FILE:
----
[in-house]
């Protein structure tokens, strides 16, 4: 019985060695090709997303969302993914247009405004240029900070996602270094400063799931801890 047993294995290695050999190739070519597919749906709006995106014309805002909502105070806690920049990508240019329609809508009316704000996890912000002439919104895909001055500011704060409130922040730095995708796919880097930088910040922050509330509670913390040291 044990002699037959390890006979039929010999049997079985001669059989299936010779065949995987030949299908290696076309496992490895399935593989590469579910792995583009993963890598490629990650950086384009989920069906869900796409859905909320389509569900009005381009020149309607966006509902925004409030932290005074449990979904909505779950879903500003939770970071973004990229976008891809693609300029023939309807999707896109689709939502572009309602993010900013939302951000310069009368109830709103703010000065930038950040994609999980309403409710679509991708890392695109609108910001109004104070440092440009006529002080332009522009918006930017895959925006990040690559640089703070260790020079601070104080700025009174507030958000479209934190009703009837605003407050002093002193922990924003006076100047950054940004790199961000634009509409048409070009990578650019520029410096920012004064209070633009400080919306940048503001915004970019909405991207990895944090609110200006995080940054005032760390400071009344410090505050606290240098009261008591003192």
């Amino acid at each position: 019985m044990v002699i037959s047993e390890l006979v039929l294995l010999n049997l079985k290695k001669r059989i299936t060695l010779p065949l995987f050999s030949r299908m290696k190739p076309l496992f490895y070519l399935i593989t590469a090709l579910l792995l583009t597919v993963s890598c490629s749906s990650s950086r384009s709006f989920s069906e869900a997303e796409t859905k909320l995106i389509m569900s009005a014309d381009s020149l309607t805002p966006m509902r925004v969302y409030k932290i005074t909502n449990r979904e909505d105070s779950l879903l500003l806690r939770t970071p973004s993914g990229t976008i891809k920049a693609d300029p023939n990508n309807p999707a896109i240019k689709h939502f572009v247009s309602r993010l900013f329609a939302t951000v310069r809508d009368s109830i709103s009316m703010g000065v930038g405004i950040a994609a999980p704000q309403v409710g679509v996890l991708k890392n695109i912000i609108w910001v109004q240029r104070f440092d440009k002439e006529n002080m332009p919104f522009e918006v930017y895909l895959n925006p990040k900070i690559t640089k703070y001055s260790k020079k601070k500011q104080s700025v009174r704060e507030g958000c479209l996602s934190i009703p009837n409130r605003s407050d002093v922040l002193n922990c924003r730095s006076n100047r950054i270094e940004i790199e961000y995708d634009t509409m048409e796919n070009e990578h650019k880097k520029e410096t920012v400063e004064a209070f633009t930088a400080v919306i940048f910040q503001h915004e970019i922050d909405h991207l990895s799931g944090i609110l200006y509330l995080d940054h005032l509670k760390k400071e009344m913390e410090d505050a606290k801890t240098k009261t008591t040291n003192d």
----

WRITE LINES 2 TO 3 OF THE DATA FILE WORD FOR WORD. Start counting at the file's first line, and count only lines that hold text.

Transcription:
């Protein structure tokens, strides 16, 4: 019985060695090709997303969302993914247009405004240029900070996602270094400063799931801890 047993294995290695050999190739070519597919749906709006995106014309805002909502105070806690920049990508240019329609809508009316704000996890912000002439919104895909001055500011704060409130922040730095995708796919880097930088910040922050509330509670913390040291 044990002699037959390890006979039929010999049997079985001669059989299936010779065949995987030949299908290696076309496992490895399935593989590469579910792995583009993963890598490629990650950086384009989920069906869900796409859905909320389509569900009005381009020149309607966006509902925004409030932290005074449990979904909505779950879903500003939770970071973004990229976008891809693609300029023939309807999707896109689709939502572009309602993010900013939302951000310069009368109830709103703010000065930038950040994609999980309403409710679509991708890392695109609108910001109004104070440092440009006529002080332009522009918006930017895959925006990040690559640089703070260790020079601070104080700025009174507030958000479209934190009703009837605003407050002093002193922990924003006076100047950054940004790199961000634009509409048409070009990578650019520029410096920012004064209070633009400080919306940048503001915004970019909405991207990895944090609110200006995080940054005032760390400071009344410090505050606290240098009261008591003192």
């Amino acid at each position: 019985m044990v002699i037959s047993e390890l006979v039929l294995l010999n049997l079985k290695k001669r059989i299936t060695l010779p065949l995987f050999s030949r299908m290696k190739p076309l496992f490895y070519l399935i593989t590469a090709l579910l792995l583009t597919v993963s890598c490629s749906s990650s950086r384009s709006f989920s069906e869900a997303e796409t859905k909320l995106i389509m569900s009005a014309d381009s020149l309607t805002p966006m509902r925004v969302y409030k932290i005074t909502n449990r979904e909505d105070s779950l879903l500003l806690r939770t970071p973004s993914g990229t976008i891809k920049a693609d300029p023939n990508n309807p999707a896109i240019k689709h939502f572009v247009s309602r993010l900013f329609a939302t951000v310069r809508d009368s109830i709103s009316m703010g000065v930038g405004i950040a994609a999980p704000q309403v409710g679509v996890l991708k890392n695109i912000i609108w910001v109004q240029r104070f440092d440009k002439e006529n002080m332009p919104f522009e918006v930017y895909l895959n925006p990040k900070i690559t640089k703070y001055s260790k020079k601070k500011q104080s700025v009174r704060e507030g958000c479209l996602s934190i009703p009837n409130r605003s407050d002093v922040l002193n922990c924003r730095s006076n100047r950054i270094e940004i790199e961000y995708d634009t509409m048409e796919n070009e990578h650019k880097k520029e410096t920012v400063e004064a209070f633009t930088a400080v919306i940048f910040q503001h915004e970019i922050d909405h991207l990895s799931g944090i609110l200006y509330l995080d940054h005032l509670k760390k400071e009344m913390e410090d505050a606290k801890t240098k009261t008591t040291n003192d």